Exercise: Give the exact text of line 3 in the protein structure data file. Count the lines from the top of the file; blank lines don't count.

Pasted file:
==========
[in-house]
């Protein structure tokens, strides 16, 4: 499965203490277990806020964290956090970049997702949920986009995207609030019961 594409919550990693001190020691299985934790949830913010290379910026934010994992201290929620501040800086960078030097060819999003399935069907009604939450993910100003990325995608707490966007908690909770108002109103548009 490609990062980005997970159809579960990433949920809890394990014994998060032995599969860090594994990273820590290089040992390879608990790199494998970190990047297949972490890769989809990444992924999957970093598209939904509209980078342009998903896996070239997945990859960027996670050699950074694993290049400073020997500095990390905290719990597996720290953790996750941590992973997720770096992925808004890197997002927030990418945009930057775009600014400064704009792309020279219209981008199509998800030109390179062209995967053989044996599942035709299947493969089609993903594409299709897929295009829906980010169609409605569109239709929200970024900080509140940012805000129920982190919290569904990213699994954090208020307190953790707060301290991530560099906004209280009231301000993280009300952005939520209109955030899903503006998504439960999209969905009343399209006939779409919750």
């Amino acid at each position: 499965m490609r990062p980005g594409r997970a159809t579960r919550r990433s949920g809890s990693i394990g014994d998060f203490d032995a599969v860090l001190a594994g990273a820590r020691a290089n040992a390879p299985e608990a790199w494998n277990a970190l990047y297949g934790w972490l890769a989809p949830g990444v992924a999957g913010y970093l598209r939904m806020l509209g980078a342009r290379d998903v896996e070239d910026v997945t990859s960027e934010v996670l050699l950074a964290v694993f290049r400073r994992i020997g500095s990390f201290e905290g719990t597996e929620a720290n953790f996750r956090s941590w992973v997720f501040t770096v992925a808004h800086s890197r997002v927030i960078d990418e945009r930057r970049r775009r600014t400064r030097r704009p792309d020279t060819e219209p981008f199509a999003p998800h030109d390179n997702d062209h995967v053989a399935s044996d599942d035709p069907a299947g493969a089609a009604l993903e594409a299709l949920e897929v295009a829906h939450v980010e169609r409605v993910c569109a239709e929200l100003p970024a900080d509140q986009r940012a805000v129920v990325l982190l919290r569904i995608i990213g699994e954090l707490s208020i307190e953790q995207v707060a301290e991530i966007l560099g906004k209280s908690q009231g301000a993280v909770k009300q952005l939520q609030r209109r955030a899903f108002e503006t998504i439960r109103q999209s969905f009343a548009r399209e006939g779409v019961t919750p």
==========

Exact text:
């Amino acid at each position: 499965m490609r990062p980005g594409r997970a159809t579960r919550r990433s949920g809890s990693i394990g014994d998060f203490d032995a599969v860090l001190a594994g990273a820590r020691a290089n040992a390879p299985e608990a790199w494998n277990a970190l990047y297949g934790w972490l890769a989809p949830g990444v992924a999957g913010y970093l598209r939904m806020l509209g980078a342009r290379d998903v896996e070239d910026v997945t990859s960027e934010v996670l050699l950074a964290v694993f290049r400073r994992i020997g500095s990390f201290e905290g719990t597996e929620a720290n953790f996750r956090s941590w992973v997720f501040t770096v992925a808004h800086s890197r997002v927030i960078d990418e945009r930057r970049r775009r600014t400064r030097r704009p792309d020279t060819e219209p981008f199509a999003p998800h030109d390179n997702d062209h995967v053989a399935s044996d599942d035709p069907a299947g493969a089609a009604l993903e594409a299709l949920e897929v295009a829906h939450v980010e169609r409605v993910c569109a239709e929200l100003p970024a900080d509140q986009r940012a805000v129920v990325l982190l919290r569904i995608i990213g699994e954090l707490s208020i307190e953790q995207v707060a301290e991530i966007l560099g906004k209280s908690q009231g301000a993280v909770k009300q952005l939520q609030r209109r955030a899903f108002e503006t998504i439960r109103q999209s969905f009343a548009r399209e006939g779409v019961t919750p």